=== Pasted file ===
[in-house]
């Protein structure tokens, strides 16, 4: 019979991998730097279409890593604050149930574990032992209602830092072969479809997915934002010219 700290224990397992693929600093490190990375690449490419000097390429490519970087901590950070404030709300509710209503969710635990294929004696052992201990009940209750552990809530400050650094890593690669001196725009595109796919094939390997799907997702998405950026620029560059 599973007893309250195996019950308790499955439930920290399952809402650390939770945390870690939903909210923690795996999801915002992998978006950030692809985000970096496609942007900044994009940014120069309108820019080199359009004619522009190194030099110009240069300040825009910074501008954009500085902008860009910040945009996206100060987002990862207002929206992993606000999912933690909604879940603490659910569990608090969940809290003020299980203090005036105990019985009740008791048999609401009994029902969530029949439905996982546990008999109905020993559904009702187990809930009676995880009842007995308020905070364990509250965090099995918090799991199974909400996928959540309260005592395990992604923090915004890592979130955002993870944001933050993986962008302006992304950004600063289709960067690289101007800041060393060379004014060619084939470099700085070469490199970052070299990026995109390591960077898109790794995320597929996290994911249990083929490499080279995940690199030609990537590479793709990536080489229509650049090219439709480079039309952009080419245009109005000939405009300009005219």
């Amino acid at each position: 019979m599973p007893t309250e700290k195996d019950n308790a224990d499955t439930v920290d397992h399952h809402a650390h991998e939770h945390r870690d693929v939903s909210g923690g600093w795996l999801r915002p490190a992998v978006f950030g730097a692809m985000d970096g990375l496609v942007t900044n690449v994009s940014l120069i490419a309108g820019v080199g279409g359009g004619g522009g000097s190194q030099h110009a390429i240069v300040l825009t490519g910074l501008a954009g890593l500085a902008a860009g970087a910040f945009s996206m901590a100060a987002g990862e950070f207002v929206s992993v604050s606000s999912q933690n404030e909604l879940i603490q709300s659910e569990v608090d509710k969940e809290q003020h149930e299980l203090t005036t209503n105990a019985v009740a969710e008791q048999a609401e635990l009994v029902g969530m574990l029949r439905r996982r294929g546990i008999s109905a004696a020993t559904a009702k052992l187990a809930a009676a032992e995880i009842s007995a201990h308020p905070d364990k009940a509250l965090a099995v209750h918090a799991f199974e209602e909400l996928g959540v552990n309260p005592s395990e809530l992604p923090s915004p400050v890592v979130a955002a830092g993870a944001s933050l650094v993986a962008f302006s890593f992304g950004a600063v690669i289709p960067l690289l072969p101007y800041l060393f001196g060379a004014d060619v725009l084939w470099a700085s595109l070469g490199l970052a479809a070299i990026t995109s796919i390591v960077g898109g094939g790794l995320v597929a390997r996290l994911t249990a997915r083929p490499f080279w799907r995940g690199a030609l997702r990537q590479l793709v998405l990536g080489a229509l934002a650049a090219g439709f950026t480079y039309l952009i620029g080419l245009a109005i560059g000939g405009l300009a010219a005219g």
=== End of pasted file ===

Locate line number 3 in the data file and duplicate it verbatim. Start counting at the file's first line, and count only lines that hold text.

């Amino acid at each position: 019979m599973p007893t309250e700290k195996d019950n308790a224990d499955t439930v920290d397992h399952h809402a650390h991998e939770h945390r870690d693929v939903s909210g923690g600093w795996l999801r915002p490190a992998v978006f950030g730097a692809m985000d970096g990375l496609v942007t900044n690449v994009s940014l120069i490419a309108g820019v080199g279409g359009g004619g522009g000097s190194q030099h110009a390429i240069v300040l825009t490519g910074l501008a954009g890593l500085a902008a860009g970087a910040f945009s996206m901590a100060a987002g990862e950070f207002v929206s992993v604050s606000s999912q933690n404030e909604l879940i603490q709300s659910e569990v608090d509710k969940e809290q003020h149930e299980l203090t005036t209503n105990a019985v009740a969710e008791q048999a609401e635990l009994v029902g969530m574990l029949r439905r996982r294929g546990i008999s109905a004696a020993t559904a009702k052992l187990a809930a009676a032992e995880i009842s007995a201990h308020p905070d364990k009940a509250l965090a099995v209750h918090a799991f199974e209602e909400l996928g959540v552990n309260p005592s395990e809530l992604p923090s915004p400050v890592v979130a955002a830092g993870a944001s933050l650094v993986a962008f302006s890593f992304g950004a600063v690669i289709p960067l690289l072969p101007y800041l060393f001196g060379a004014d060619v725009l084939w470099a700085s595109l070469g490199l970052a479809a070299i990026t995109s796919i390591v960077g898109g094939g790794l995320v597929a390997r996290l994911t249990a997915r083929p490499f080279w799907r995940g690199a030609l997702r990537q590479l793709v998405l990536g080489a229509l934002a650049a090219g439709f950026t480079y039309l952009i620029g080419l245009a109005i560059g000939g405009l300009a010219a005219g």